iMovie. It has come a long way since it first was introduced on Macs, though its simplicity and no-nonsense interface have remained. Yet nothing that’s as user friendly as iMovie comes without its limitations, and with that comes frustrations.
As it stands now, there are no ready-made templates for iMovie, and it doesn’t look like that will change until Apple allows third-party projects. That being said, one of the main things people who use iMovie look for are themes and templates to help with projects.
In this tutorial we'll explore how you can get around the limitations and use templating in iMovie.
A Quick Word on iMovie and Final Cut Pro X
One of my favourite features with Macs is that their applications are forward compatible from their ready-to-use apps like iMovie to their professional line of products, meaning you can load your project from iMovie into a Final Cut Pro X timeline. This opens up some interesting possibilities.
I have found bartering skills to be a cost-effective and important part of freelance work. If there is a one-off project scene or standardized intro you need to complete for your channel, for example, try seeing if someone you know who has Final Cut and is willing to trade will trade you some time for yours in order to complete the sequence. You’d be surprised the success rate and long-time benefits of this. Just make sure to be clear with what you are after and that everything is tidy and in order to avoid souring relationships.
How to Create a Template in iMovie
Let’s use an intro for your YouTube channel as a working example. For clarity, I’m sharing a method doesn’t involve further deep editing once your sequence is completed.
The idea is to create a sequence in your iMovie timeline that you can use for future videos by letting some of the media act as a placeholder, allowing you to easily switch things out without messing with existing transitions or parameters.
iMovie comes with some stock transitions, text holders, and filters, and though they are a bit basic you can use them to make Title graphics that look nice. You also have the ability to keyframe in movement using the Transform feature to zoom in and out, pan left or right and tilt up and down, as well as alter some of the effects. With all of these things available, it is possible to create some basic project templates yourself.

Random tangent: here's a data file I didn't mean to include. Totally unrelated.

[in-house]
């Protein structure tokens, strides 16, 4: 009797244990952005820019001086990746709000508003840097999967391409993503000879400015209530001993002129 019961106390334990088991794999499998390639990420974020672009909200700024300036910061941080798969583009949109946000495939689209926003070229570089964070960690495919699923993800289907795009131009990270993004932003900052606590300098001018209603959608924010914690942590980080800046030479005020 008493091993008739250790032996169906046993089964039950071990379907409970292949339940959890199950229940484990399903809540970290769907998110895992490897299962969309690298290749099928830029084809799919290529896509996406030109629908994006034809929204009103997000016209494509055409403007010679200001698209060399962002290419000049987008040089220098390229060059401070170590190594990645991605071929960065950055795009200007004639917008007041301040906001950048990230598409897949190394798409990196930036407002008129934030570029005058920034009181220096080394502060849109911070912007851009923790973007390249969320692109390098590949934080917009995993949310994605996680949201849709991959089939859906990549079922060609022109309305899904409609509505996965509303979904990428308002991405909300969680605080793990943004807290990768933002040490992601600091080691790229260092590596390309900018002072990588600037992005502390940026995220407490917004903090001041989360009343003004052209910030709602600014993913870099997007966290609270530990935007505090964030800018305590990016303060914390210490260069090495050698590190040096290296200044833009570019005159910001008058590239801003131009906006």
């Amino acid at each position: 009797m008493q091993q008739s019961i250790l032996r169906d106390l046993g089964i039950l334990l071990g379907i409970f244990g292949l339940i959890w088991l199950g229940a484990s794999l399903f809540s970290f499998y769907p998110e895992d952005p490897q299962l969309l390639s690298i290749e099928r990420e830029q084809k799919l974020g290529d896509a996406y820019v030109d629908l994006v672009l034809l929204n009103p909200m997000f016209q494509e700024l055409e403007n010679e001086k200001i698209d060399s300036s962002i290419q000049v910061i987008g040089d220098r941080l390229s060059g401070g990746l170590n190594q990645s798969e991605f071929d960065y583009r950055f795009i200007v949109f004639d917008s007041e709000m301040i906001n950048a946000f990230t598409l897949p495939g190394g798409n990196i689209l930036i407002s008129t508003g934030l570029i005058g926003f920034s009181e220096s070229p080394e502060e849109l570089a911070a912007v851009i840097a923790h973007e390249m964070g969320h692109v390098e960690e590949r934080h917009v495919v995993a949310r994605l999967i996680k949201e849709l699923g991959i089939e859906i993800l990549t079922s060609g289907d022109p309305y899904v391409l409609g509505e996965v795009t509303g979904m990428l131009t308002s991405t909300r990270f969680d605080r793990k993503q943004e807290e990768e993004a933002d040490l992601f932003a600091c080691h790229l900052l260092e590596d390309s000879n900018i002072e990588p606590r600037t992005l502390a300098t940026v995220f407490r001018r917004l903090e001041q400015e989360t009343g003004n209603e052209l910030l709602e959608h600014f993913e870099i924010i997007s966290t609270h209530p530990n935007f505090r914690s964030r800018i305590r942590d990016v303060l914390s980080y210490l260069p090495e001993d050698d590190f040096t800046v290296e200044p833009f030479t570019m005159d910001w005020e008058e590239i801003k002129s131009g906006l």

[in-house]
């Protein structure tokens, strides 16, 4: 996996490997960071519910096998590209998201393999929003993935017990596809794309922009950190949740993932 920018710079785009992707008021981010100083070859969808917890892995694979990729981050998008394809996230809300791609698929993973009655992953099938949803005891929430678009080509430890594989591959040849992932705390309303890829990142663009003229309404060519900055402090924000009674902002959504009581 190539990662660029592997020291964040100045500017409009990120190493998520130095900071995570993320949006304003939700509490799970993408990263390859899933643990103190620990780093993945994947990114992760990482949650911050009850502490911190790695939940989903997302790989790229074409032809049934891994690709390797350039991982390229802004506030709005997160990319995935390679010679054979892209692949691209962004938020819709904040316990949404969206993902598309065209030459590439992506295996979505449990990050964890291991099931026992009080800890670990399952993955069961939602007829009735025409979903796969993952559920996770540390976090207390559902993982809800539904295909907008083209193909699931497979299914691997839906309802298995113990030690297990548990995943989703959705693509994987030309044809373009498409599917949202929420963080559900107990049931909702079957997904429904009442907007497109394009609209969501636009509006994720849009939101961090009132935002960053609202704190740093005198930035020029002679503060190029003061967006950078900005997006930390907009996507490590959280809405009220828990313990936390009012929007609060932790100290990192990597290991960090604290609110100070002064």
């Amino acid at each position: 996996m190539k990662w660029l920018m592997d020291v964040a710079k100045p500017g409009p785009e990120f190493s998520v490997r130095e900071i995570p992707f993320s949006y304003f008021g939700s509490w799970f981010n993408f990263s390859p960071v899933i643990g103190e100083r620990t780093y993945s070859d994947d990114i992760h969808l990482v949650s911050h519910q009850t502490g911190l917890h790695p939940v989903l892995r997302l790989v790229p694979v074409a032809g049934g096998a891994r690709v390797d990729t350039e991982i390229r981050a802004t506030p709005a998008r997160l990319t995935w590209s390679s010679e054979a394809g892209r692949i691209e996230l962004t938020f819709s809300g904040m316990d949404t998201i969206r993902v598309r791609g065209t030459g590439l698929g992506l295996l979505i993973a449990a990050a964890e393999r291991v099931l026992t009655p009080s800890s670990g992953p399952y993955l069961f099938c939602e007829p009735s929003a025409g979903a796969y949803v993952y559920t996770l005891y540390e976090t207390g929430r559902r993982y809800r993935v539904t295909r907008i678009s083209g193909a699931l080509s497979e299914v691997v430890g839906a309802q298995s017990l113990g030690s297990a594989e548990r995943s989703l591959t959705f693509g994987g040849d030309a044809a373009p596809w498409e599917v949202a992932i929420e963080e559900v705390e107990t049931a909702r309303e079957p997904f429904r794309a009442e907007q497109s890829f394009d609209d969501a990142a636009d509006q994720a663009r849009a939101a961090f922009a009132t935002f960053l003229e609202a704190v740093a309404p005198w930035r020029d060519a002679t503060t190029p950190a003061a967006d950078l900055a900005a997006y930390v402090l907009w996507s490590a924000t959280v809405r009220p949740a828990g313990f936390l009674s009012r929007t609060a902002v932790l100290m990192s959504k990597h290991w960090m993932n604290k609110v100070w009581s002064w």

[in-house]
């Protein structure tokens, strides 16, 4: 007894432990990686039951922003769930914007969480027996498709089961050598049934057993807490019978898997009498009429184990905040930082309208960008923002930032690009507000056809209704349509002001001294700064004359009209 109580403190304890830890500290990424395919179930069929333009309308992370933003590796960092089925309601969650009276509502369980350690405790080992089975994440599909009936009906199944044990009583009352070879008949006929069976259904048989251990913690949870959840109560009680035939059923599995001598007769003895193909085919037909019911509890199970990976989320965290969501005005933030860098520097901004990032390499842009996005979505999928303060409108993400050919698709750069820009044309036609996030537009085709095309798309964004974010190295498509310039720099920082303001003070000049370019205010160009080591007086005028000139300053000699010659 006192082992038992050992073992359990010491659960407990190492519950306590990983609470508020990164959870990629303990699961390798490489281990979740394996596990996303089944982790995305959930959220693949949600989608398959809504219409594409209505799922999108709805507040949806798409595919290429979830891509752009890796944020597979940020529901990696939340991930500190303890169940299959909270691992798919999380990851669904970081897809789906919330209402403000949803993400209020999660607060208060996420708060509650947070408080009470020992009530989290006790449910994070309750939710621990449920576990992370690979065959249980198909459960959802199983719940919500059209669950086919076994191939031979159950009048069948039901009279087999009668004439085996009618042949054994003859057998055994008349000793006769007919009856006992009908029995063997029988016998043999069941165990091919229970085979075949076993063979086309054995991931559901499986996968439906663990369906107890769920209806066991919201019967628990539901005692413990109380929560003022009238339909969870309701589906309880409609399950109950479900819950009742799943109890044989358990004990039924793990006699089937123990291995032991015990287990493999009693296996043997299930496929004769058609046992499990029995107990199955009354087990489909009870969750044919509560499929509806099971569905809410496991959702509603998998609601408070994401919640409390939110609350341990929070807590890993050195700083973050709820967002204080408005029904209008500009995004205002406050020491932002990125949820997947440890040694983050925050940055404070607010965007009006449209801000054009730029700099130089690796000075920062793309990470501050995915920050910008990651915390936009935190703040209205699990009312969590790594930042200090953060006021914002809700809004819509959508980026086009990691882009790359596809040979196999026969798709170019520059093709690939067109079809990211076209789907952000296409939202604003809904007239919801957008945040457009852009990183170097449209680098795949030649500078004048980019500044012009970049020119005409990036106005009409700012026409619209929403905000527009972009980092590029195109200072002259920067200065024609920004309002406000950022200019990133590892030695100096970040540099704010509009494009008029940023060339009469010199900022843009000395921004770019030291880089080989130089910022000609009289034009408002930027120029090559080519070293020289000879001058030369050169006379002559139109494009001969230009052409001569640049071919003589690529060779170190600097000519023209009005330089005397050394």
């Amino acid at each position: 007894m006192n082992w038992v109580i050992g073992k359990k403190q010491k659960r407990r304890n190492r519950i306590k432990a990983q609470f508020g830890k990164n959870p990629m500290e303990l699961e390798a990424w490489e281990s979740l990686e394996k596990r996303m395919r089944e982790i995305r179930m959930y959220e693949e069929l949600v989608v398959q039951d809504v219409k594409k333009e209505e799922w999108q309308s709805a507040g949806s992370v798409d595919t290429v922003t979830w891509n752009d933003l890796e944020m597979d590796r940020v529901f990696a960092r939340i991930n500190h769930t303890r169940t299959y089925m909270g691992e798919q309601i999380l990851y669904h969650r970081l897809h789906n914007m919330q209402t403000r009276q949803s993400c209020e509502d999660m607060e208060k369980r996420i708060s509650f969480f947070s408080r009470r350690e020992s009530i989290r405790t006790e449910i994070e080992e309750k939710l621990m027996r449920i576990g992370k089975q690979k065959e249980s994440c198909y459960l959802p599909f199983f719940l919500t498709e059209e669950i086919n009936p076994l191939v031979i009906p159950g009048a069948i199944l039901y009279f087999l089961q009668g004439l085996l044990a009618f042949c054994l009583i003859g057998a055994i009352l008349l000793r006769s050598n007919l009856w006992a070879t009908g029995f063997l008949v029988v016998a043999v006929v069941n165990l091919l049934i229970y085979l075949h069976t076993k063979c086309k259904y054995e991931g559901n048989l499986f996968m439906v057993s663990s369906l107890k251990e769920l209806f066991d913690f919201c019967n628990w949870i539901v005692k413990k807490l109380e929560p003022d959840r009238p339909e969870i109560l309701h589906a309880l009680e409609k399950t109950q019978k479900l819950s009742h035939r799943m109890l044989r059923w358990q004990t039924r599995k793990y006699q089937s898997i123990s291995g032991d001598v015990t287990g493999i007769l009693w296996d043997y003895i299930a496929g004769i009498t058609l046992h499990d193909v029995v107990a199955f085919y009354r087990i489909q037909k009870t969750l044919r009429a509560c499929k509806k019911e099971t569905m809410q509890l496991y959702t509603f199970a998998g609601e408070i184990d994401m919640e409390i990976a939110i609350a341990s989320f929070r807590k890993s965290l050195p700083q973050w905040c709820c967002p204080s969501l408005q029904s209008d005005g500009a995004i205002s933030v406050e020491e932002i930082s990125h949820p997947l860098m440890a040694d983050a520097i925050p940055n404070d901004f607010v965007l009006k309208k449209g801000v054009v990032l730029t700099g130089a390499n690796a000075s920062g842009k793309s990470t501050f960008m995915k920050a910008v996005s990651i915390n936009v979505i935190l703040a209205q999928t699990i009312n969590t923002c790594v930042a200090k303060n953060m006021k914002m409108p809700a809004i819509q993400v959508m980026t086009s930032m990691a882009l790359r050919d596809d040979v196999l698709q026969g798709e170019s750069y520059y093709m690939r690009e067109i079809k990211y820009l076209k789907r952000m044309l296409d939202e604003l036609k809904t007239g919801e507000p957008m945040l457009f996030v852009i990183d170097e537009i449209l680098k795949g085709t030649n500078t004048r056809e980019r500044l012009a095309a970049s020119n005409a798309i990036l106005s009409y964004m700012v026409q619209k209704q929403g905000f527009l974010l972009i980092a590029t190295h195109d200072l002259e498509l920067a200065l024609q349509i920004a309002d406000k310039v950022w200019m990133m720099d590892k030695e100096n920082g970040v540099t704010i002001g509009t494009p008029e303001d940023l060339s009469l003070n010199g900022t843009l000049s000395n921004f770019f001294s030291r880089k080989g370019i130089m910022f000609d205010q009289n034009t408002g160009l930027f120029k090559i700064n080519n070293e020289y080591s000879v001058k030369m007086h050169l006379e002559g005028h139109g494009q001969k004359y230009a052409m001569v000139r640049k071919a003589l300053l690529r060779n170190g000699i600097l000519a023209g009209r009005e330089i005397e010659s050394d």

Make an Intro Template Dummy Project
Bring your footage into iMovie and place your clips onto your Timeline, taking into consideration that you’ll need to know which clips will be used as placeholders and if you need to add any keyframe animations to them. If you haven't added any additional features to your clip, you can simply drag your new clip over your exiting one and select Replace from Start.
Once you’ve established your general edit, bring in Audio to help you edit with a rhythmic feel. Elements has a great selection of tracks to suit any mood.
Now begin adding Transitions. Try using the Transform feature with "Ken Burns" (located just above the media player) to add movement.
Next add text, if desired. More on this below.
When you’re ready, Save for future use. I recommend saving it as something you’ll recognize, like "Intro Template."
From there any time you need to you to use it all you use have to do is duplicate your project by going to File > Duplicate Project, and you'll be able to work about freely on a copy without disrupting your original file.
How to Work With Text in iMovie
One of the biggest obstacles using iMovie is coming to terms with the way that some things in the program just are the way they are. Text in iMovie fades out, and while you can change the duration of the fade, that’s as far as your are able to go. I have a couple of work-arounds to use.
- Create your titles in Keynote, and export them as .png image files to your second video track. iMovie only offers two tracks, so this can be a bit tricky and may require you to move things around.
- Edit the text in your favourite photo or graphics editor. Remember to always save with Save As so you’ll be able to re-use the original and keep all the same formatting.
If you decide to go with either of these routes ,I’d recommend holding off on using the transform tool until the very last step. A general rule that I use is to flesh out the story before diving in on animation. It has saved me lots of time and many headaches.
That's It, Have Fun!
As you can see nothing like this isn’t without limitations. This can be fun and a great way to learn the ins and outs of iMovie, which are directly transferrable to Final Cut Pro - if you do eventually use the professional program it will feel familiar.
One of the best things you can do for your editing is check out the tutorials here on Envato Tuts+. When you are ready or have found yourself craving more tools and options I’d recommend checking out a professional editing suite like Final Cut Pro, Premiere Pro or one of the other alternatives.
- App TrainingHow to Create a Movie From Start to Finish With iMovieHannah Williams
- VideoVideo Editing Software Compared: Apple's Final Cut Pro X vs Adobe's Premiere ProAndrew Childress
- VideoHow to Edit iMovie Projects in Final Cut Pro XJay Inman
Envato Elements is a powerful resource that can help you save time while improving the quality of your final projects. A monthly or annual subscription gains you access to a large library of tools, like courses here on Tuts+, and a giant catalogue of video templates, stock video, and music. All these help keep your workflow moving efficiently and the quality of your work top-notch.
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